In studies of extreme isolationism, researchers tried to determine if there was a limit on age after which an "isolated" child would be unable to develop socially. One child, Anna, was an illegitimate child and became a foster child to a family that had no time to care for her. She was left in the attic often and was attended to just enough to allow her to survive. At age 5 she was sent to another foster home where she experienced more interaction, yet by the time of her death at age 8 her development had not progressed.

In another case, Rebecca, also an illegitimate child, had a new set of caretakers at age 4 and began seeing social development at age 6. Her development from age 6-10 accelerated and she was considered to have normal social development by age 10.

Researchers concluded that social development after extreme cases of isolationism cannot develop past age 5 for a child but can develop before 5.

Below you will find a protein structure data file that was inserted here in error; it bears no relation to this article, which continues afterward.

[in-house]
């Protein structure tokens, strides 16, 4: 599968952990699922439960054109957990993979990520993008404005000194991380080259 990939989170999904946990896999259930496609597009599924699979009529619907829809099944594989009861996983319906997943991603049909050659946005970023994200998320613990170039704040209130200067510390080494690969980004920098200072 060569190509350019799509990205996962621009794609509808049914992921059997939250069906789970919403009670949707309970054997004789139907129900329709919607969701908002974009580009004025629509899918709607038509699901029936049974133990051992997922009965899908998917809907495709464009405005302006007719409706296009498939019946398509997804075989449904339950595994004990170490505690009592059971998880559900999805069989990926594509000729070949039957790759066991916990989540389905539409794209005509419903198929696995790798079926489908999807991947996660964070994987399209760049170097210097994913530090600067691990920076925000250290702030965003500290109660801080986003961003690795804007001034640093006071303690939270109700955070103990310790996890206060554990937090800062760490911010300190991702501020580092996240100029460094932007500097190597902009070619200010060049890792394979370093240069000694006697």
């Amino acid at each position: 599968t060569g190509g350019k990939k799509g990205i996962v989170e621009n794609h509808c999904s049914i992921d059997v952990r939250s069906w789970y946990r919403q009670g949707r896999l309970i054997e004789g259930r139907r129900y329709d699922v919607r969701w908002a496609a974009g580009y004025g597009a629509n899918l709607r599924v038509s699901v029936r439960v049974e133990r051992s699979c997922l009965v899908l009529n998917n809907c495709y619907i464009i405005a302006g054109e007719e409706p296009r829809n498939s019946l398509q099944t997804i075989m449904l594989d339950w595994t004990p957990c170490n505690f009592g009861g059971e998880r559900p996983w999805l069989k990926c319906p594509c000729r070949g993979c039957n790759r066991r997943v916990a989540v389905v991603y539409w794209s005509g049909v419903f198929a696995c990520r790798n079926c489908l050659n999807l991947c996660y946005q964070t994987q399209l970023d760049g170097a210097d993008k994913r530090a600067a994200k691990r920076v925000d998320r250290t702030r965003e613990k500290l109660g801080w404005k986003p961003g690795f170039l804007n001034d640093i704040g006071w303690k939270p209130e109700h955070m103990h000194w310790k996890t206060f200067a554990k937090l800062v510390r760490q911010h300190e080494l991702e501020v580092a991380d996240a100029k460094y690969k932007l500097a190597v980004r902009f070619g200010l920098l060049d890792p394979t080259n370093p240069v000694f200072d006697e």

Most Weaken Most Strengthen
Susan, another case of isolationism, saw just as much improvement in her social development as had Rebecca but her acceleration began even earlier at age 5
Children with no social interaction do not live past age 8
Johan began experiencing social interaction at age 3 yet never developed socially by the time of his death at age 5
Martin was born to caring parents and was socially developed well before age 5
The care takers at Anna's second foster home were not experienced and did not to enough in teracting with Anna to help her develop socially, whereas Rebecca's caretakers were much more attentive and interactive

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